October 09, 2009   21 Tishrei 5770
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The great Jewish thinker Abraham Joshua Heschel characterized Judaism as the art of architecture in time. He called Shabbat and the other holy days our cathedrals - the sanctuaries we enter to step out of time. Ha-Yamim ha-Nora'im - The Days of Awe - constitute one such structure. Here are a few important aspects of its architecture.

S'lichot (Saturday, September 12, 2009, 7:00 pm)
A spiritual warm-up for the penitential season. The S'lichot service includes reflections on human life and divine mercy, petitions for relief from suffering and persecution, confessions of sin and pleas for forgiveness. Held on a Saturday night prior to Rosh Hashanah, it introduces us to some of the stirring melodies of the season and helps us to focus on the breathtaking spiritual challenges and opportunities of the coming days.

Rosh Hashanah (Friday, September 18; Saturday, September 19)
The New Year is the beginning of Aseret Yemei Teshuva, the Ten Days of Repentance. It reassures us that a new beginning is possible if only we will return to God, to one another and to our own true selves. The shofar calls us to do teshuva (return, repentance) and reminds us of the sacrifices our forbears were called upon to make. Also see the
URJ web page.

Tashlich (Sunday, September 20, 11:45 a.m. by the pond in Larry Fink Park)
We stand at a body of water and symbolically "cast away" our sins by throwing bread crumbs into the water as a concrete gesture of our desire to rid ourselves of whatever in us is unworthy. The ritual is accompanied by prayer and song and appeals especially to children and to the child in each of us.

Shabbat Shuva/The Shabbat of Return (Saturday, September 26)
The Shabbat between Rosh Hashanah and Yom Kippur is named for the special Haftara reading from the prophet Hosea (14:2-10), "Return, O Israel, to the Lord your God...."

Kol Nidre (Sunday, September 27, 8:00 pm)
It is an ancient Aramaic formula for the release of vows, but it is the haunting melody of Kol Nidre that stirs our hearts as it erases the bounds of time and space. We remember loved ones who once stood with us, youthful ideals, dreams realized, dreams relinquished - what was it again that our lives were supposed to be about? Kol Nidre begins a twenty-four-hour process of breaking down our defenses and making us vulnerable enough and brave enough to see ourselves as God sees us. Also see the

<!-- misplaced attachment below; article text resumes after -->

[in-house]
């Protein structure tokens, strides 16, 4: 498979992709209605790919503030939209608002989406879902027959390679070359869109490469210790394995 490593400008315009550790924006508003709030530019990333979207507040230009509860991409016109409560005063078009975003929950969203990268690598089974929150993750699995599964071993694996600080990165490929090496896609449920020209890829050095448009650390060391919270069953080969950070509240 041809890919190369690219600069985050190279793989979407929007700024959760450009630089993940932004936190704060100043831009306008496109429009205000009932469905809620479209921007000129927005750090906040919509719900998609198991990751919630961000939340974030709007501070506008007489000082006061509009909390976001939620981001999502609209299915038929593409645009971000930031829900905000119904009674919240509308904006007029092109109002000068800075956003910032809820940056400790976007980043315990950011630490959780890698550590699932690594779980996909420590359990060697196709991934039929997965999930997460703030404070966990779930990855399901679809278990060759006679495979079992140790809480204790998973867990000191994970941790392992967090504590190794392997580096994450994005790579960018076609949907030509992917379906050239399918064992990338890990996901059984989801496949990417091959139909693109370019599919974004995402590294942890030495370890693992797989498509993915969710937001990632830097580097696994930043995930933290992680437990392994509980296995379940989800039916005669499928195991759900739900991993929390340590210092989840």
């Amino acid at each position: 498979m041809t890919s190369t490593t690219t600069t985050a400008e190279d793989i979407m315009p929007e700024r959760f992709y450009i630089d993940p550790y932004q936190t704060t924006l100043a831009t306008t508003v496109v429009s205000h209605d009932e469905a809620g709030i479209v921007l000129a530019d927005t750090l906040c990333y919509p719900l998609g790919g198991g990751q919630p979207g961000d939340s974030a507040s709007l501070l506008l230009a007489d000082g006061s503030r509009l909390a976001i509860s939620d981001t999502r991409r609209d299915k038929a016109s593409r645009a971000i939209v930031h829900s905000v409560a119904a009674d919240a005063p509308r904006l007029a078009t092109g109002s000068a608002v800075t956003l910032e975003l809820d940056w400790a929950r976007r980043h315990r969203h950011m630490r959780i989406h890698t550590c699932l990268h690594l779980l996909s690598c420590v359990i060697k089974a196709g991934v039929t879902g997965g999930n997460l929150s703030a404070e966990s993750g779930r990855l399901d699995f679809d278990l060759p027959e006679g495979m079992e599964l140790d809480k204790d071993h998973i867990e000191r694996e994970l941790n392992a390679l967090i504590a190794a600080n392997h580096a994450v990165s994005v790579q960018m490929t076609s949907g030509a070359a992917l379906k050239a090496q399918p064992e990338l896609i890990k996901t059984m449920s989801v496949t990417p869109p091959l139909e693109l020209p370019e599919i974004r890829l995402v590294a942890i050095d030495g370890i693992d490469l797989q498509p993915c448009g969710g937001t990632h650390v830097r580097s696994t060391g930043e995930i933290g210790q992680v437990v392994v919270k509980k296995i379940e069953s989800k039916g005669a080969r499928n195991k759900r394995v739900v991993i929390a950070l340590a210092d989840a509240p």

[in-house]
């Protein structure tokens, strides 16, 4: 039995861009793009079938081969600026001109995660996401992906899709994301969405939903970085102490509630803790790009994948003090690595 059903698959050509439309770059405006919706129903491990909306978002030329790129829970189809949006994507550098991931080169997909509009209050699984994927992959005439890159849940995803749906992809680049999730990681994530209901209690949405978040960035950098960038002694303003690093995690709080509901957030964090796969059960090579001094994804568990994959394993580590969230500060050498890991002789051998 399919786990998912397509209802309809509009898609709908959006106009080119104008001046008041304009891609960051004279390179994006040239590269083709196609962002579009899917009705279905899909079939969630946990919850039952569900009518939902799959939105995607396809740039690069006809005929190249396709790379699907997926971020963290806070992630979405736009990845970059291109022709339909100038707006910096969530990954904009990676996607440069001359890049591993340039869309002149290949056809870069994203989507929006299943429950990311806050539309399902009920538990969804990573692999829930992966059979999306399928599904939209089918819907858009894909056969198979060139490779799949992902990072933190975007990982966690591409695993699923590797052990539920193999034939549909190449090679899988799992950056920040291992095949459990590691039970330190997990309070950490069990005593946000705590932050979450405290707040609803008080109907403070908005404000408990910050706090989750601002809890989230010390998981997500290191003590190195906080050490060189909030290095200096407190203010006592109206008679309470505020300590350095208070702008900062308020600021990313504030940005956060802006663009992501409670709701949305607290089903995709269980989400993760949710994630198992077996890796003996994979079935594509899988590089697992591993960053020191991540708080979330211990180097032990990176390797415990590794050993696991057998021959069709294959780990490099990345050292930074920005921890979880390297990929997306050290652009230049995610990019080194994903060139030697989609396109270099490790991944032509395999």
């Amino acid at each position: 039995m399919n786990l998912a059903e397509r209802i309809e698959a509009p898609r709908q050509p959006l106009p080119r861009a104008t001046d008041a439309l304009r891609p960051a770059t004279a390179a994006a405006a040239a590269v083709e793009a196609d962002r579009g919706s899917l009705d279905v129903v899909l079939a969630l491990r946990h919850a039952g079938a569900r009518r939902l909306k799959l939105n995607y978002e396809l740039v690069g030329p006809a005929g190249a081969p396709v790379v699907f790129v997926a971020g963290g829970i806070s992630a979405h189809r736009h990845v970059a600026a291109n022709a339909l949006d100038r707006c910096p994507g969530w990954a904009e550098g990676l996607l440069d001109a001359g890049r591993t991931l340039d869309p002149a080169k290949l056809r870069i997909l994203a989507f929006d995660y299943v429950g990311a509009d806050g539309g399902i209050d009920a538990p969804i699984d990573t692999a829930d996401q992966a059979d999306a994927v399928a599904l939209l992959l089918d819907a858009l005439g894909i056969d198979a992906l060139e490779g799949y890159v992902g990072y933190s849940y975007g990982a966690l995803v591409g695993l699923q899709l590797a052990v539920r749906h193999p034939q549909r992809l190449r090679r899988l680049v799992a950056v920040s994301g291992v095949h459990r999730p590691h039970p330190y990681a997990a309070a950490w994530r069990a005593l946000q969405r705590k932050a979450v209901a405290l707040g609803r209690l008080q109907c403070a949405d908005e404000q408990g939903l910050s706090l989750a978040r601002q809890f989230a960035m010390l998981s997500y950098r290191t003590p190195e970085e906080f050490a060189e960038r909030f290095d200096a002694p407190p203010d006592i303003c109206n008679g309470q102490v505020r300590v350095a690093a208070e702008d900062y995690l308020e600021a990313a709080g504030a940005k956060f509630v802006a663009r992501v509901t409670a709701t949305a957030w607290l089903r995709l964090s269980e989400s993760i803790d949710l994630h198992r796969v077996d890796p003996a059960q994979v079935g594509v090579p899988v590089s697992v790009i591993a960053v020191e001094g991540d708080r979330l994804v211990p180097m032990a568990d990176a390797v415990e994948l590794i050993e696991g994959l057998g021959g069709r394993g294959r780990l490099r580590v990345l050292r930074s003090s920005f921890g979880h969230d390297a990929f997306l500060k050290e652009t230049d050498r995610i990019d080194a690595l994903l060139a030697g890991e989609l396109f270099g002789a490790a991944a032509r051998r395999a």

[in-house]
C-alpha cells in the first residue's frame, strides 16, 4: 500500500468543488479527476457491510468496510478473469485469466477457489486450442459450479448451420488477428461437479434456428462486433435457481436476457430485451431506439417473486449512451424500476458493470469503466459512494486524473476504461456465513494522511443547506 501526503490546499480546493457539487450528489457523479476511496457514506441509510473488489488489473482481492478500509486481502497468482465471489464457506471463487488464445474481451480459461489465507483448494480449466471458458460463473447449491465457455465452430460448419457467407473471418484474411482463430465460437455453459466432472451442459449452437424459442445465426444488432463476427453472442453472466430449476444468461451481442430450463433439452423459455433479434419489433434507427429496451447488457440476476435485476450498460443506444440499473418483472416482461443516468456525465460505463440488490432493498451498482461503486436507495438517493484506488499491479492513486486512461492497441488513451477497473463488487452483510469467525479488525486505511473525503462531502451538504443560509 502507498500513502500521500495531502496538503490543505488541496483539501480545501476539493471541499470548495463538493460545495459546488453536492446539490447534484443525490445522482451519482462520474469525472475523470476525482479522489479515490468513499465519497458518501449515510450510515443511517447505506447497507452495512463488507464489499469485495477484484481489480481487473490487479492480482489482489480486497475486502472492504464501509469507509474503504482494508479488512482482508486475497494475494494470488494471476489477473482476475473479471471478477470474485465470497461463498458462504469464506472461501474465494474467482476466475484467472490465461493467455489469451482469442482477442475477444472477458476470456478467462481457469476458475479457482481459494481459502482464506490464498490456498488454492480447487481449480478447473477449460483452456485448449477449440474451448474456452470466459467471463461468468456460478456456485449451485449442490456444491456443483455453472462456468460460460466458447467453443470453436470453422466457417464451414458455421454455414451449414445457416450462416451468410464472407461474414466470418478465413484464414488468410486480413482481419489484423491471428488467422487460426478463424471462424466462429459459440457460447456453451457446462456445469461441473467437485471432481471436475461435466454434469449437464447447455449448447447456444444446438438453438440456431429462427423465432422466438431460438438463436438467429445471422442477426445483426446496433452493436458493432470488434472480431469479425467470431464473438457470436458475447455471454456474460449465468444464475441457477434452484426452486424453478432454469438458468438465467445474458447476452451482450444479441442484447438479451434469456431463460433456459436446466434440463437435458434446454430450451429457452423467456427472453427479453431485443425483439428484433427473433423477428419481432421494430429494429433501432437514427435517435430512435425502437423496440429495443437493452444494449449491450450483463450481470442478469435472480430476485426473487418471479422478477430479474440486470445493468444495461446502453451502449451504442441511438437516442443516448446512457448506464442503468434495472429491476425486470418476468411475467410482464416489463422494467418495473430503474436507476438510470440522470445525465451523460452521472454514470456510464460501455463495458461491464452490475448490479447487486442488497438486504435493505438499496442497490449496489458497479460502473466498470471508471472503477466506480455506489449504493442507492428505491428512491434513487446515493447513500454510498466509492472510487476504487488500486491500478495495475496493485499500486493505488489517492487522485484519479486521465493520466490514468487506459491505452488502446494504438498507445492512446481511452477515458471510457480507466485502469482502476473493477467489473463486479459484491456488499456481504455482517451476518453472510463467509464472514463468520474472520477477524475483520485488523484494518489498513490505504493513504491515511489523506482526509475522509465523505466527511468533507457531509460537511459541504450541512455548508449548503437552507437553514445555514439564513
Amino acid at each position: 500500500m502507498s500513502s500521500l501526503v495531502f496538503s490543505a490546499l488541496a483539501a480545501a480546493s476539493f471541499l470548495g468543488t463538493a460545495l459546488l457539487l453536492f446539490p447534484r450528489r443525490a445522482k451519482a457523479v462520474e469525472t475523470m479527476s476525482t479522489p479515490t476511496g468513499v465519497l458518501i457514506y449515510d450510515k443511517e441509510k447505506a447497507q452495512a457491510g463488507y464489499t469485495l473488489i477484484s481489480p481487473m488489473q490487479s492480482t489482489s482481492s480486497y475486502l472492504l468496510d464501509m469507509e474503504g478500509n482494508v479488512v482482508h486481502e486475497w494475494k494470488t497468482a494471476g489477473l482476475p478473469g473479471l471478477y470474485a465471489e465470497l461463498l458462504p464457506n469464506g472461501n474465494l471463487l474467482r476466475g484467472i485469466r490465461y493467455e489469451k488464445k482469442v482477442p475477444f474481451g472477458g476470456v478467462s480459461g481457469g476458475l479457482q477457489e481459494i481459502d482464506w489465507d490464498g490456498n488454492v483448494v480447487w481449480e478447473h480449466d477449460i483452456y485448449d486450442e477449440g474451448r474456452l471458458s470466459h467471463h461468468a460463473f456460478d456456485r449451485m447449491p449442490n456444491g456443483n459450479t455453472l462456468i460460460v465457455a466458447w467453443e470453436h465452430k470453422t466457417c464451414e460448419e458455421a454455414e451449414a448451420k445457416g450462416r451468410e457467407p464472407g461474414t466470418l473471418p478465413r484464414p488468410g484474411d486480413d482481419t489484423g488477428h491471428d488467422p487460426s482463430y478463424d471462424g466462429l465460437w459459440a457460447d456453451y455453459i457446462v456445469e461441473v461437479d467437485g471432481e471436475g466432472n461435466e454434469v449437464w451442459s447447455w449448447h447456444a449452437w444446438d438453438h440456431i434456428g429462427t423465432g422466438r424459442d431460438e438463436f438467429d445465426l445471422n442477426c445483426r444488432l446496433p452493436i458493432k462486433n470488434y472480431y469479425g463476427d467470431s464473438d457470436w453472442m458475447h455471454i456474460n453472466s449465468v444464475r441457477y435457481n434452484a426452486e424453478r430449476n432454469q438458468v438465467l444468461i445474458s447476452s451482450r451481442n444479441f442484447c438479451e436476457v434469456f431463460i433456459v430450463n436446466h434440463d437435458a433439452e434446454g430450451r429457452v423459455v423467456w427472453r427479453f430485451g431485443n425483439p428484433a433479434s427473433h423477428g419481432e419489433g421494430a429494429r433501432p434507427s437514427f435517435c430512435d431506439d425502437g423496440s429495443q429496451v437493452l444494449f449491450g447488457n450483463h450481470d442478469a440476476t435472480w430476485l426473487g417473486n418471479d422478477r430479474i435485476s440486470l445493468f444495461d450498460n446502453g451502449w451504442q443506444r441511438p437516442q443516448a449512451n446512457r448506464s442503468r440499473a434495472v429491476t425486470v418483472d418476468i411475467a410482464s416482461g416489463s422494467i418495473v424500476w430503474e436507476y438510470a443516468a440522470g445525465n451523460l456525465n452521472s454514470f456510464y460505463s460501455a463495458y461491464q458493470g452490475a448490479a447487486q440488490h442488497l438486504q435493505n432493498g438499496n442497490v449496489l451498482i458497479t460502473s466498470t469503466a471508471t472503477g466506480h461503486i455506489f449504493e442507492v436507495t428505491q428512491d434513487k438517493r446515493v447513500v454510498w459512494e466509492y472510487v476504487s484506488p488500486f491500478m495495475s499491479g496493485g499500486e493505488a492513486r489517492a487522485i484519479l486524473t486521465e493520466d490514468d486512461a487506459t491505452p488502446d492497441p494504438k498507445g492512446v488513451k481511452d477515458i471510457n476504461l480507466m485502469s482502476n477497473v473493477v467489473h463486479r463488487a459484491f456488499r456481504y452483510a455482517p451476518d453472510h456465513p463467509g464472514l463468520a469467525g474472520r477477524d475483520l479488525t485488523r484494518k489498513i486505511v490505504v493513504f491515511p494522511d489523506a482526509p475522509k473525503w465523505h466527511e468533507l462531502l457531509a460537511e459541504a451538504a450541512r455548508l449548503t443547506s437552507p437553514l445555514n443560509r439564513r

URJ web page.

Avoda and Martyrology (Monday, September 28, 3:00 pm)
The Yom Kippur Afternoon Service contains two pieces that are in some ways the crowning achievement of our machzor, Gates of Repentance. First, the Avoda ritual celebrates the pageantry of the Yom Kippur service as performed by the High Priest in the ancient Temple in Jerusalem. Then the Martyrology, which takes its name from a legend about the execution of ten of our great sages by the Romans in the second century, presents a canvas on which is painted the entire sweep of Jewish history and myth from Creation to our own day and beyond to the day when "All the World Shall Come to Serve You."

Yizkor (Monday, September 28, 4:30 pm)
In God's eternity our loved ones never die. During Yizkor they are with us once again, to console and encourage us as we struggle to put our lives in order on this day. We speak to them in our hearts even as we speak aloud our gratitude to the One who is Parent to orphans, Companion to widows and widowers, and Consoler of the bereaved.

Ne'ila (Monday, September 28, 5:00 pm)
Ne'ila - the closing of the gates - is the service of Yom Kippur and the official conclusion of the Ten Days of Repentance. Families return to the synagogue with their children to hear the final blast of the Shofar and to join hands and hearts with one another for the Havdala that marks our return to the world of time and space in which we make real our good intentions.

See schedule details.


Family Services (Rosh HaShana, Saturday, September 19, 2:00 pm; Yom Kippur, Monday, September 28, 2:00 pm) Family Services are simplified services geared toward families with children who are old enough to read. All are welcome.

Tot Service (Sunday, September 20, 11:00 am)
The Tot Service is designed for pre-schoolers and their families. It is a simple service of songs, Torah reading, story and Shofar sounding for young children, and is followed by tashilch and picnic at Larry Fink Park.

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